3

The question shouldn't be what one can do over the other because they can both behave in the exactly the same way if programmed correctly.

That is the key part. The version using the switch statement is easy to program incorrectly when adding new items to the enum in the future. Forgetting to specify a case for the new item will cause the default to be used which may not be what you want.

I always use the abstract method version because forgetting to override action() is a compile time error while forgetting to add a new case is a run time error.

The more errors you can catch at compile time, the better.

| improve this answer | |
  • Saying that isn't the right question is a bit arrogant. I was asking for technical differences. Plus, I would make the subjective opinion that your way is just as error-prone. You can easily make a cut-and-paste error, and having to parse through all of that code makes it much less scannable. But again, that's my opinion, which wasn't what I asked in this question. – Mark A. Donohoe Jul 26 '17 at 17:16
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    I apologize if my answer came across as rude. I didn't mean to. I was simply trying to point out that the technical difference is more subtle than A can allow you to accomplish something B can't. Instead the technical difference is related to correctness, which I will argue isn't subjective at all. See: stackoverflow.com/questions/27183917/force-exhaustive-switch – Brent C Jul 26 '17 at 17:21
  • But I'd argue it is subjective, because IMPO, having to create new anonymous subclasses--which is what the abstract approach does--isn't nearly as clean as the only-one-type version which I proposed. Yes, the abstract version would force you to override, but that also means you can't have an implicit default, which is exactly what the 'default' clause gives you. I would agree however to the point that perhaps Java should follow Swift in forcing their switch-case statements to be exhaustive which would address your concern, at least when there isn't a default specified. – Mark A. Donohoe Jul 26 '17 at 17:26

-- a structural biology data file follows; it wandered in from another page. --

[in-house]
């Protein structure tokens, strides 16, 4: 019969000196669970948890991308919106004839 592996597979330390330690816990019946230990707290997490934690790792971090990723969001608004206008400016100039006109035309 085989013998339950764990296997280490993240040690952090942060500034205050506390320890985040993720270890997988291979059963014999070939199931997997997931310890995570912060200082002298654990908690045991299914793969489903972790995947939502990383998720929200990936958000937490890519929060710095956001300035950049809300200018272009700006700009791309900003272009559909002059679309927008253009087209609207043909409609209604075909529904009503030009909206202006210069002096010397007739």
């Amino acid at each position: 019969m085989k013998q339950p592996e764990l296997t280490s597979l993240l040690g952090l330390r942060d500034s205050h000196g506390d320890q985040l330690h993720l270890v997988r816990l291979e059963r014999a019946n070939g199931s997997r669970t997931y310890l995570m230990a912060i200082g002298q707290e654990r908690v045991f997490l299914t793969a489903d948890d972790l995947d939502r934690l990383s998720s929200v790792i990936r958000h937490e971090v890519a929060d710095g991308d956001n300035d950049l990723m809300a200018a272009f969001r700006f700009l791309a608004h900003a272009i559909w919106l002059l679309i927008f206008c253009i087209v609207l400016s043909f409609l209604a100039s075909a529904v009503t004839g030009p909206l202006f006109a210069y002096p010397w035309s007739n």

• The thing about having an implicit default is that it precludes you from the compile time safety of the requirement to implement an abstract method, so I see that as negative not positive (with my personal anecdotal evidence from all the times I have used the abstract enum method approach, I don't believe I ever had a use for a default value; what was returned/invoked was always unique). – Brent C Jul 26 '17 at 18:58
  • Yes, but in that case, at least as I understand your explanation, I wouldn't use abstract methods, but rather distinct values passed into the constructor. Same compile-time safety, but much less baggage if all you're talking about are values. Of course that won't work if you need a function to resolve them, but it just shows there's a lot of flexibility in what you can do. Thanks! :) – Mark A. Donohoe Jul 26 '17 at 19:01
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What can a Java enum with abstract functions do that a non-abstracting version without using them can't?